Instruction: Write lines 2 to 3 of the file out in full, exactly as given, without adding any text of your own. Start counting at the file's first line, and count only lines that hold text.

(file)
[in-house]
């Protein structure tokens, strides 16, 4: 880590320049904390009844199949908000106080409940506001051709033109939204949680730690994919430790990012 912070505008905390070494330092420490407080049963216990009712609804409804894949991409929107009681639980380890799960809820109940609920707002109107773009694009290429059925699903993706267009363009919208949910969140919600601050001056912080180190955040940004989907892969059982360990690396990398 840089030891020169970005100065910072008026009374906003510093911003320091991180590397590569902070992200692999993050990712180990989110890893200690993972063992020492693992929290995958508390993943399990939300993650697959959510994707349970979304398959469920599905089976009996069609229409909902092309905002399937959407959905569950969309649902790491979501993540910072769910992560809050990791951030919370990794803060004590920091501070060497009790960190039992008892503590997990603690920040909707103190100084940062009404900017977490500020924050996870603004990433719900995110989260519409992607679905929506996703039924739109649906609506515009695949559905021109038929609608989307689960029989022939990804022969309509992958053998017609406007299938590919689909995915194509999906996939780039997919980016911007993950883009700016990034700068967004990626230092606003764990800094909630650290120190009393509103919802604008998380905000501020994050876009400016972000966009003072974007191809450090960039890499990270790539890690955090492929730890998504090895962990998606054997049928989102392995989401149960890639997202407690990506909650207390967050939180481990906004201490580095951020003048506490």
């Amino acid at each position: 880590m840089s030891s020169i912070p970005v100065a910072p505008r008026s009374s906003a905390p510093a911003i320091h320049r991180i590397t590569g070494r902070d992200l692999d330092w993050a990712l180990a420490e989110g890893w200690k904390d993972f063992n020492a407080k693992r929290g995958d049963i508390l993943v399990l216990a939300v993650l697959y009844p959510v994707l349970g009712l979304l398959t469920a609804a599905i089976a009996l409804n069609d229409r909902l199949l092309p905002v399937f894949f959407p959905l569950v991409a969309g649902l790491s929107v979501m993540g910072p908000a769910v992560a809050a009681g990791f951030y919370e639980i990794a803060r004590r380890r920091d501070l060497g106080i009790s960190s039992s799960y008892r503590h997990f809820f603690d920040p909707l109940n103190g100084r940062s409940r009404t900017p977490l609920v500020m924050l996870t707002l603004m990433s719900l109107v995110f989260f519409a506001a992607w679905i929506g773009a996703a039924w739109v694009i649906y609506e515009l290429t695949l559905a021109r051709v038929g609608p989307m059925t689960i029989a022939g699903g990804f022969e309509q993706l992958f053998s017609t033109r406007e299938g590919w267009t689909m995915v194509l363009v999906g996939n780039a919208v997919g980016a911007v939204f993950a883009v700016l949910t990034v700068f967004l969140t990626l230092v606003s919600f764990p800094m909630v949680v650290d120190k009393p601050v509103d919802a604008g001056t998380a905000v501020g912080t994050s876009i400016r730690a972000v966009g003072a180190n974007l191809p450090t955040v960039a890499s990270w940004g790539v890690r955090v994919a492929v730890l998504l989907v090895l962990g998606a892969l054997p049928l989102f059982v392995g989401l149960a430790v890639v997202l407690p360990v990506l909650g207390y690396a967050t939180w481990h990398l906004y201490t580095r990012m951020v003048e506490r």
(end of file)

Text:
């Protein structure tokens, strides 16, 4: 880590320049904390009844199949908000106080409940506001051709033109939204949680730690994919430790990012 912070505008905390070494330092420490407080049963216990009712609804409804894949991409929107009681639980380890799960809820109940609920707002109107773009694009290429059925699903993706267009363009919208949910969140919600601050001056912080180190955040940004989907892969059982360990690396990398 840089030891020169970005100065910072008026009374906003510093911003320091991180590397590569902070992200692999993050990712180990989110890893200690993972063992020492693992929290995958508390993943399990939300993650697959959510994707349970979304398959469920599905089976009996069609229409909902092309905002399937959407959905569950969309649902790491979501993540910072769910992560809050990791951030919370990794803060004590920091501070060497009790960190039992008892503590997990603690920040909707103190100084940062009404900017977490500020924050996870603004990433719900995110989260519409992607679905929506996703039924739109649906609506515009695949559905021109038929609608989307689960029989022939990804022969309509992958053998017609406007299938590919689909995915194509999906996939780039997919980016911007993950883009700016990034700068967004990626230092606003764990800094909630650290120190009393509103919802604008998380905000501020994050876009400016972000966009003072974007191809450090960039890499990270790539890690955090492929730890998504090895962990998606054997049928989102392995989401149960890639997202407690990506909650207390967050939180481990906004201490580095951020003048506490």
């Amino acid at each position: 880590m840089s030891s020169i912070p970005v100065a910072p505008r008026s009374s906003a905390p510093a911003i320091h320049r991180i590397t590569g070494r902070d992200l692999d330092w993050a990712l180990a420490e989110g890893w200690k904390d993972f063992n020492a407080k693992r929290g995958d049963i508390l993943v399990l216990a939300v993650l697959y009844p959510v994707l349970g009712l979304l398959t469920a609804a599905i089976a009996l409804n069609d229409r909902l199949l092309p905002v399937f894949f959407p959905l569950v991409a969309g649902l790491s929107v979501m993540g910072p908000a769910v992560a809050a009681g990791f951030y919370e639980i990794a803060r004590r380890r920091d501070l060497g106080i009790s960190s039992s799960y008892r503590h997990f809820f603690d920040p909707l109940n103190g100084r940062s409940r009404t900017p977490l609920v500020m924050l996870t707002l603004m990433s719900l109107v995110f989260f519409a506001a992607w679905i929506g773009a996703a039924w739109v694009i649906y609506e515009l290429t695949l559905a021109r051709v038929g609608p989307m059925t689960i029989a022939g699903g990804f022969e309509q993706l992958f053998s017609t033109r406007e299938g590919w267009t689909m995915v194509l363009v999906g996939n780039a919208v997919g980016a911007v939204f993950a883009v700016l949910t990034v700068f967004l969140t990626l230092v606003s919600f764990p800094m909630v949680v650290d120190k009393p601050v509103d919802a604008g001056t998380a905000v501020g912080t994050s876009i400016r730690a972000v966009g003072a180190n974007l191809p450090t955040v960039a890499s990270w940004g790539v890690r955090v994919a492929v730890l998504l989907v090895l962990g998606a892969l054997p049928l989102f059982v392995g989401l149960a430790v890639v997202l407690p360990v990506l909650g207390y690396a967050t939180w481990h990398l906004y201490t580095r990012m951020v003048e506490r």